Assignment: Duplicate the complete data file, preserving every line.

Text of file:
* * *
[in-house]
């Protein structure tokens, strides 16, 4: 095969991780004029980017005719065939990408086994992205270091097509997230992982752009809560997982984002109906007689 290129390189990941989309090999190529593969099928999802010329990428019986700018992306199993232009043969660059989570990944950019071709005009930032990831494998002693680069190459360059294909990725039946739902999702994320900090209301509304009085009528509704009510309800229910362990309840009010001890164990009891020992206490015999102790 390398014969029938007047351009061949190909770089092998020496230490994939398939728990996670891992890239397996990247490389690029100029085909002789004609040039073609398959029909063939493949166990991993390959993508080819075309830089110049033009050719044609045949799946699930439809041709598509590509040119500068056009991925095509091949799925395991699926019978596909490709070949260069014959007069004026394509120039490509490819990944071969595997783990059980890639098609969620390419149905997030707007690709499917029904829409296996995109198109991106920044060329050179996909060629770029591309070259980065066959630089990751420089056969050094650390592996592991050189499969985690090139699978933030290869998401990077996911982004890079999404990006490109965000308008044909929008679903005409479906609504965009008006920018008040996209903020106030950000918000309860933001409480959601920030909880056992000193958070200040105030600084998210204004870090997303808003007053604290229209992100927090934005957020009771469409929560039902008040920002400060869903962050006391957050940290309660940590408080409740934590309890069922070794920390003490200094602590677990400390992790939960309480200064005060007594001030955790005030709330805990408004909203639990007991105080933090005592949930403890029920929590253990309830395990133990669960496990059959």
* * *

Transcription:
[in-house]
């Protein structure tokens, strides 16, 4: 095969991780004029980017005719065939990408086994992205270091097509997230992982752009809560997982984002109906007689 290129390189990941989309090999190529593969099928999802010329990428019986700018992306199993232009043969660059989570990944950019071709005009930032990831494998002693680069190459360059294909990725039946739902999702994320900090209301509304009085009528509704009510309800229910362990309840009010001890164990009891020992206490015999102790 390398014969029938007047351009061949190909770089092998020496230490994939398939728990996670891992890239397996990247490389690029100029085909002789004609040039073609398959029909063939493949166990991993390959993508080819075309830089110049033009050719044609045949799946699930439809041709598509590509040119500068056009991925095509091949799925395991699926019978596909490709070949260069014959007069004026394509120039490509490819990944071969595997783990059980890639098609969620390419149905997030707007690709499917029904829409296996995109198109991106920044060329050179996909060629770029591309070259980065066959630089990751420089056969050094650390592996592991050189499969985690090139699978933030290869998401990077996911982004890079999404990006490109965000308008044909929008679903005409479906609504965009008006920018008040996209903020106030950000918000309860933001409480959601920030909880056992000193958070200040105030600084998210204004870090997303808003007053604290229209992100927090934005957020009771469409929560039902008040920002400060869903962050006391957050940290309660940590408080409740934590309890069922070794920390003490200094602590677990400390992790939960309480200064005060007594001030955790005030709330805990408004909203639990007991105080933090005592949930403890029920929590253990309830395990133990669960496990059959």